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No matter what Salesforce.com (NYSE:CRM) does or doesn't report, Wall Street 'Analysts' eat it up. Being the pioneer of SAAS, the hottest space for IPO underwriting (not to mention convertible issuance and secondary offerings), Wall Street needs Salesforce stock to be a winner to keep this gravy train moving. I suspect analysts have had views differing from published consensus 'Strong Buy' but imagine that these were short lived:

Phil Nickelson (head of Research): Johnson get in here!

Mike Johnson (newly hired analyst): Yes Mr. Nickelson.

Phil (pointing to Johnson's Salesforce.com Initiation report draft): What is this garbage? $15 price target? The stock is at $53. We can't publish this.

Mike: Well I just did it based on the fundamentals. The company has $4 billion in revenue this year, guided to $5 billion next year and I expect it will do $6.2 billion in 2015. I gave Salesforce the benefit of the doubt and assume they can improve operating margins 1300 basis points to 12%. This gets me to $745 million in operating income which I cap at 15x. This implies an enterprise value of $11 billion. Subtracting out the $1.8 billion in net debt gets me to a fair equity value of $9.2 billion or $15/share.

Phil: What do you think this is? Some kind of free expression think tank? We aren't paying you to think! We pay you to promote! Don't you know anything about this business? We specifically told the headhunter to find us a Fanalyst.

Mike (staring blankly): I was told I would be an analyst.

Phil (holding the third quarter conference call transcript): Covering a pioneer in an important industry means you are a supporter of the stock - plain and simple. We aren't paying you to write what you think or what is likely to be. We want you to suspend disbelief and dream big. If you can't dream anything up, you can always ask the company for help. (Chuckles) Don't get all worried if the company doesn't make money or is unlikely to achieve what you project in the out years of your DCF. Just change directions. Try to be more like Kash at Merrill Lynch or Heather at Goldman. On the conference call, just congratulate them on their performance, irrespective of what that performance is and then ask them a nice open ended question that doesn't pin them down from a financial guidance perspective.

Mike (nodding): Ok I think I see where you are coming from

Phil: Never ask them any tough questions. It will make Salesforce look bad, it makes our firm look bad, and ultimately it makes you look bad. It's all about being a team player. Don't worry about the numbers. Focus on qualitative statements and use lots of adjectives. Ignore the actual results and focus on what might go right four or five years in the future.

Mike: Gotcha. The more I think about it, the more I think the stock is probably worth $65 or so.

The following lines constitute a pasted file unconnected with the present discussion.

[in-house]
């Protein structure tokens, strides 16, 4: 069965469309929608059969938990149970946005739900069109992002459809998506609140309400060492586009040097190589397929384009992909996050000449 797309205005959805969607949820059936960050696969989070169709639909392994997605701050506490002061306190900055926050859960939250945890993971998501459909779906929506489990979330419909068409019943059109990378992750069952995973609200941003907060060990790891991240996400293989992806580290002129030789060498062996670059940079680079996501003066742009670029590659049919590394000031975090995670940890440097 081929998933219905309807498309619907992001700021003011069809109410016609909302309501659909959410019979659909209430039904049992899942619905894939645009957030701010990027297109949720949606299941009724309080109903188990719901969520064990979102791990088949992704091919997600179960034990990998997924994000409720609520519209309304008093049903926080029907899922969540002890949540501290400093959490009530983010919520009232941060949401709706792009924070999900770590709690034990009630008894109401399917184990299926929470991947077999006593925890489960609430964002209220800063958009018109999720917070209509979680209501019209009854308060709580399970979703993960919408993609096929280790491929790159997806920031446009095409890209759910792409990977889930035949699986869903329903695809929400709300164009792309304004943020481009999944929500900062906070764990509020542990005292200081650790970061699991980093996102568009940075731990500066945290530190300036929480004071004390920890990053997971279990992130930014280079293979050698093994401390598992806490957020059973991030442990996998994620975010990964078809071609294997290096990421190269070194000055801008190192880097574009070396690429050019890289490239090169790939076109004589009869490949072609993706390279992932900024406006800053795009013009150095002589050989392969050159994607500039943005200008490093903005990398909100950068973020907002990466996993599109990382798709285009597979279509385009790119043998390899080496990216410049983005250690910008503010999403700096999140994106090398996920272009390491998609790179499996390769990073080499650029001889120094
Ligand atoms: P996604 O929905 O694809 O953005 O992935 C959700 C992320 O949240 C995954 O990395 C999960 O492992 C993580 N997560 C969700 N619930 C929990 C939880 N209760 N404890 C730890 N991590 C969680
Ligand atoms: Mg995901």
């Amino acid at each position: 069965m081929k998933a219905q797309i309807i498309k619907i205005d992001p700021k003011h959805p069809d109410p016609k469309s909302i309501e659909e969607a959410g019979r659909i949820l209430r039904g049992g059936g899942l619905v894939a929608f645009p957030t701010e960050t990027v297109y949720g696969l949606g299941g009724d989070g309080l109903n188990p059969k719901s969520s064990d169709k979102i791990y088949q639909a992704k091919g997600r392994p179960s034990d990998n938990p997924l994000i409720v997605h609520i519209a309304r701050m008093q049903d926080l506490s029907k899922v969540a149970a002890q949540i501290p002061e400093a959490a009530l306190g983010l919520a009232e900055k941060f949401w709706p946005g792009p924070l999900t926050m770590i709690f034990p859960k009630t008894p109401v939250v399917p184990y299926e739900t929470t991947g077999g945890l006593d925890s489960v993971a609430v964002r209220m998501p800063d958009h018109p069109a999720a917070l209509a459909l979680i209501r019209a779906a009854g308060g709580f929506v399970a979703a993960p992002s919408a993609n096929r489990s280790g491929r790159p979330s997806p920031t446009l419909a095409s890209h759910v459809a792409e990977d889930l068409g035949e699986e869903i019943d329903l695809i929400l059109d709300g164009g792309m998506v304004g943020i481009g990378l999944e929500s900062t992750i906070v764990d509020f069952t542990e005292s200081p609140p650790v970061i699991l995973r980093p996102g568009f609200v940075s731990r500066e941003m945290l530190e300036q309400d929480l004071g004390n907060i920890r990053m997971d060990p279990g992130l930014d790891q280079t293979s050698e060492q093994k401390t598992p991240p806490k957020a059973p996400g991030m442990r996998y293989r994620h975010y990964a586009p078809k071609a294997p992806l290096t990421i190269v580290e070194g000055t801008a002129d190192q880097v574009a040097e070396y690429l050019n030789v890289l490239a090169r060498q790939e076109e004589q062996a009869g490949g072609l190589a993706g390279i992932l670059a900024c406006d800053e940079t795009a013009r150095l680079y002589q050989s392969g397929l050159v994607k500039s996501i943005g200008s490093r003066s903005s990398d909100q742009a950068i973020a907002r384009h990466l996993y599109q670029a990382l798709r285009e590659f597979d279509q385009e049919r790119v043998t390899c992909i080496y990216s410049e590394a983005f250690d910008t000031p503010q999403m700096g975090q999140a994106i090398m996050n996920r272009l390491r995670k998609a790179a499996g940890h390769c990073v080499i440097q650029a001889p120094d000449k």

Phil: I knew you were smart. Just remember, if anyone questions anything you write in your report, just dismiss the concern as 'tired' - this will instantly discredit the asker. Then point to the chart and say 'many shorts have destroyed their careers on this stock'. Then go back to colorful adjectives and qualitative discourse.

Though I know it is impolite to ask these questions, I thought it was at least worth a shot. Here are three questions a thinking person (a Wall Street bank might mimic Ellsworth Toohey and say 'We don't want any thinking men' but I digress) would want to ask Salesforce.com and it's army of supportive analysts:

  1. Given that Salesforce is 14 years old and is generating $4-5 billion in annual revenue, why is the company unable to earn an operating profit on a GAAP basis? The argument that Salesforce is growing too fast to generate profitability is non-sense as Microsoft (NASDAQ:MSFT), Oracle (NYSE:ORCL), and SAP all generated significant profitability at sub $4 billion revenue run rates with 25+% growth.
  2. Why is adjusted operating profit (excluding stock compensation) the right metric on which to evaluate Salesforce or any other company? If the stock is so valuable (as Fanalyst reports say) why does it not matter that the company gives the stock away?
  3. Given that Salesforce earns no operating profit, no GAAP net income, that it would generate no free cash flow were it not for non-cash compensation expense, and that it's growth rate is slowing significantly, what would cause a Wall Street analyst to become less constructive on the stock?

Based on the fundamentals, I think this is a $15/stock at best (using Mike's math above), -73% from the current price. This is using reason and a healthy dose of skepticism. I realize this is a very non-consensus call and takes both conviction and capital but when the market realizes that the emperor isn't wearing any clothes, I believe the crash will be fast and far. For those who don't want to risk significant capital, I think the way out of the money puts (Jan 2015 or Jan 2016) are a great alternative to shorting (I'm short the stock but also long the puts).

Source: Saleforce.com: 3 Simple Questions For Wall Street Analysts